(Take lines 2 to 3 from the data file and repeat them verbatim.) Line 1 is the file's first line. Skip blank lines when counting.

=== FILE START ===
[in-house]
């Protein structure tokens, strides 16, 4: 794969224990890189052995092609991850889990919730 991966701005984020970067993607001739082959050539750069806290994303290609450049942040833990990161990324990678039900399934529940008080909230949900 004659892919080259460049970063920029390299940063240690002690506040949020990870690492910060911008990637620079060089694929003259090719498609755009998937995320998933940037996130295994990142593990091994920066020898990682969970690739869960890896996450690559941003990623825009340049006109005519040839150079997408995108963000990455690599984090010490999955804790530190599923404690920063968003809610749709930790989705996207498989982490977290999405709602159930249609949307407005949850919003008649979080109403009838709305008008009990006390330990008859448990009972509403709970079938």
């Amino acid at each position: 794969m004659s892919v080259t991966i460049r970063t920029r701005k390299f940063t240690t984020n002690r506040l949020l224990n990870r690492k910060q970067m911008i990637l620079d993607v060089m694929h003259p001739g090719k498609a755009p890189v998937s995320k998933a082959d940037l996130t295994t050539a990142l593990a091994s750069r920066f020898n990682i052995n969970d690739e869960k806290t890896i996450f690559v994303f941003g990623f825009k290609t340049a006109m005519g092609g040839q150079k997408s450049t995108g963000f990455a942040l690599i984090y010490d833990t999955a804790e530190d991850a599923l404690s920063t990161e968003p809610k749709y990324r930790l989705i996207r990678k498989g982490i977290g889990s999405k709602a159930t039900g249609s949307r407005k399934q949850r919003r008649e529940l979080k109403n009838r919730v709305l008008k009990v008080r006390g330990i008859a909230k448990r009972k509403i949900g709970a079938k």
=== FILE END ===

């Protein structure tokens, strides 16, 4: 794969224990890189052995092609991850889990919730 991966701005984020970067993607001739082959050539750069806290994303290609450049942040833990990161990324990678039900399934529940008080909230949900 004659892919080259460049970063920029390299940063240690002690506040949020990870690492910060911008990637620079060089694929003259090719498609755009998937995320998933940037996130295994990142593990091994920066020898990682969970690739869960890896996450690559941003990623825009340049006109005519040839150079997408995108963000990455690599984090010490999955804790530190599923404690920063968003809610749709930790989705996207498989982490977290999405709602159930249609949307407005949850919003008649979080109403009838709305008008009990006390330990008859448990009972509403709970079938």
């Amino acid at each position: 794969m004659s892919v080259t991966i460049r970063t920029r701005k390299f940063t240690t984020n002690r506040l949020l224990n990870r690492k910060q970067m911008i990637l620079d993607v060089m694929h003259p001739g090719k498609a755009p890189v998937s995320k998933a082959d940037l996130t295994t050539a990142l593990a091994s750069r920066f020898n990682i052995n969970d690739e869960k806290t890896i996450f690559v994303f941003g990623f825009k290609t340049a006109m005519g092609g040839q150079k997408s450049t995108g963000f990455a942040l690599i984090y010490d833990t999955a804790e530190d991850a599923l404690s920063t990161e968003p809610k749709y990324r930790l989705i996207r990678k498989g982490i977290g889990s999405k709602a159930t039900g249609s949307r407005k399934q949850r919003r008649e529940l979080k109403n009838r919730v709305l008008k009990v008080r006390g330990i008859a909230k448990r009972k509403i949900g709970a079938k």